If you routinely get eight hours of sleep a night but wake up exhausted with no explanation, you may be one of the 25 million people in the U.S. who suffer from obstructive sleep apnea. Obstructive sleep apnea is a serious sleep disorder that can lead to even more severe chronic illnesses.
What is obstructive sleep apnea?
Obstructive sleep apnea (OSA) is a sleep disorder that affects more men than women (low estimates of incidence in about 24% of men and 9% of women).
OSA occurs when the throat muscles relax so much that airways become blocked. The brain feels the oxygen deprivation and wakes the sleeper. This waking is abrupt and often accompanied by a loud, gasping breath.
For those with mild obstructive sleep apnea, these incidents may only occur once or twice a night. For more severe obstructive sleep apnea, sleepers may stop breathing five to ten times an hour, every hour, for an entire night’s sleep.
Sleep apnea complications
While being tired may seem a minor irritation, OSA and chronic sleep deprivation are associated with much more serious health risks. These include:
- Cardiovascular disease
- High blood pressure
- Depression (or worsening depression if already present)
- Glaucoma complications
These serious health effects may occur on top of health risks that are a direct result of sleep deprivation.
For example, drowsy drivers are just as dangerous on the road as drunk drivers and are twice as likely to cause an accident. Lack of sleep can also increase anxiety in those who suffer from panic disorders. Overall, those who sleep less than six hours a night are more likely to die prematurely, and many people with even mild obstructive sleep apnea get less than that on a regular basis.
What are symptoms of obstructive sleep apnea?
Obstructive sleep apnea symptoms can affect not only the patient but also the patient’s partner. These symptoms include:
- Daytime fatigue and excessive sleepiness
- Fogginess and difficulty concentrating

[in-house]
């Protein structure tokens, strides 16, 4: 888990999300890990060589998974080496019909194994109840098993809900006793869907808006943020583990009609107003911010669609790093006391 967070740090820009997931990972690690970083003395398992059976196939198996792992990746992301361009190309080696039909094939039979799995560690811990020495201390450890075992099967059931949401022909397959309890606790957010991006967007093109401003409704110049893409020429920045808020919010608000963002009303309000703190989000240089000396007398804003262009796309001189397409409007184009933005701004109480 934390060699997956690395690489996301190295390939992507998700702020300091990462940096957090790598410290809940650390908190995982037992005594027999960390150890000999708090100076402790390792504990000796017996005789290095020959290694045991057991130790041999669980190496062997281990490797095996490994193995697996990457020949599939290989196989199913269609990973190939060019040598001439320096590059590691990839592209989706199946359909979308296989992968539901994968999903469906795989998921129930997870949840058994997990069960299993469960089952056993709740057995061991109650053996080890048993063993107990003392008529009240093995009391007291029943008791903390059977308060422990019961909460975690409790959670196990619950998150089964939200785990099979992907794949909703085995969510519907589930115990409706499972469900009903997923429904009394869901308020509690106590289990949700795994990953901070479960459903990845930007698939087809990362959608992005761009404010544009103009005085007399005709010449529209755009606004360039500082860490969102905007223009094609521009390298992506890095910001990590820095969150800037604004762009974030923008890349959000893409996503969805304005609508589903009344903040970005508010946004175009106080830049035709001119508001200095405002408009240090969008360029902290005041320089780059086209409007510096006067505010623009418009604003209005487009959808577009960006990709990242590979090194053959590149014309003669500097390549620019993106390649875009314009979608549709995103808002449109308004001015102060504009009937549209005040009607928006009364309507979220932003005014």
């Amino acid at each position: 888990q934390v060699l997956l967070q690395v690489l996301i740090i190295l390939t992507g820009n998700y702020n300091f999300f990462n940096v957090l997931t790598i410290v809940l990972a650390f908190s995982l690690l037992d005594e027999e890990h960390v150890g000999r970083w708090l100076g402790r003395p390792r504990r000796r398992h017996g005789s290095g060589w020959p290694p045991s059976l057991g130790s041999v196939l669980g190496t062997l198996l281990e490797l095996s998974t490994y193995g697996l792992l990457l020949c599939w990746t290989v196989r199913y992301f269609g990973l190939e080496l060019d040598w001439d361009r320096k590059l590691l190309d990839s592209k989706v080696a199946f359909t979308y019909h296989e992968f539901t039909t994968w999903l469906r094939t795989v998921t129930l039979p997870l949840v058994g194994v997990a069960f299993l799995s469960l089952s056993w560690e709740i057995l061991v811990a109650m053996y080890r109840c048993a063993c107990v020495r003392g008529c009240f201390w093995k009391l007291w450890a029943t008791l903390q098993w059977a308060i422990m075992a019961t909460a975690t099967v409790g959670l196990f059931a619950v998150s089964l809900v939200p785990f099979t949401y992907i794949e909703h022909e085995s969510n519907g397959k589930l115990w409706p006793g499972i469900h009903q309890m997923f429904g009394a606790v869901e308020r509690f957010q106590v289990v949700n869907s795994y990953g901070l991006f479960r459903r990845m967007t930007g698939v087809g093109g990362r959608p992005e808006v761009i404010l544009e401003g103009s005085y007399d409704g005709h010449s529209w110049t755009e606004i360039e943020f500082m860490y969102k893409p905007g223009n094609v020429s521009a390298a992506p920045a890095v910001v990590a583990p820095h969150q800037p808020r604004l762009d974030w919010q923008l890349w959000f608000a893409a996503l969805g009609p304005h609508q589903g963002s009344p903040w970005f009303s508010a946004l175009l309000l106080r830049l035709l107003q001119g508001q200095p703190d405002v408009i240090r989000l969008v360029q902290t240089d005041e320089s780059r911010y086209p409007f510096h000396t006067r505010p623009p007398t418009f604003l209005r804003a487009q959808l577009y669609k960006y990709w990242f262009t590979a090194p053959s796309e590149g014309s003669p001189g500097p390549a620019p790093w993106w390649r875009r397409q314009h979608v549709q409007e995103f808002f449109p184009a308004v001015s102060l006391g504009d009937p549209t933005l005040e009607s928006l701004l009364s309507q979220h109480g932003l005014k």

- Noticeable cessation of breath followed by a choking intake of air
- Dry mouth or sore throat upon awakening
- Morning headache
- Loss of sexual drive
- Nighttime sweating unrelated to another condition (e.g., menopause)
- High blood pressure
OSA symptoms may not lead directly to a diagnosis, as many of them are similar to other disorders. A patient’s partner may be the one who notices the hallmark gasping breath that is a feature of obstructive sleep apnea. To confirm the diagnosis, patients should work with a sleep clinic for a full evaluation.
What are the causes of obstructive sleep apnea?
Obstructive sleep apnea has a number of causes and risk factors.
- Obesity: Obesity may be one of the main causes for OSA. In obese patients, the upper airways can develop fat deposits and become constricted.
- Diabetes: Those with diabetes suffer from obstructive sleep apnea at elevated rates. At the same time, those with diabetes are also more likely to be overweight, increasing their risk as well.
- Asthma and other breathing issues: Asthma sufferers and people with chronic nasal congestion are also at an increased risk of OSA. This may be due to constriction in the airways and nasal passages.
- Gender: Men are twice as likely to suffer from obstructive sleep apnea than women.
- High blood pressure: OSA is both caused by high blood pressure and increases your risk of developing high blood pressure if you do not already have it.
Is obstructive sleep apnea hereditary?
Some of the risk factors for obstructive sleep apnea may be inherited. If you have a family history of obstructive sleep apnea, you are more likely to suffer from it as well. Anatomical features, like naturally narrow airways, can also be inherited. This increases your chances of developing this sleep disorder.
What are obstructive sleep apnea solutions and treatments I can try?
Some of the first treatments to try, especially for mild obstructive sleep apnea, are lifestyle changes. Losing weight, limiting alcohol consumption, and quitting smoking are three good ways to start treatment. Bonus, they require no medical intervention.
More severe obstructive sleep apnea requires more serious intervention.
For many years the first-line treatment of obstructiv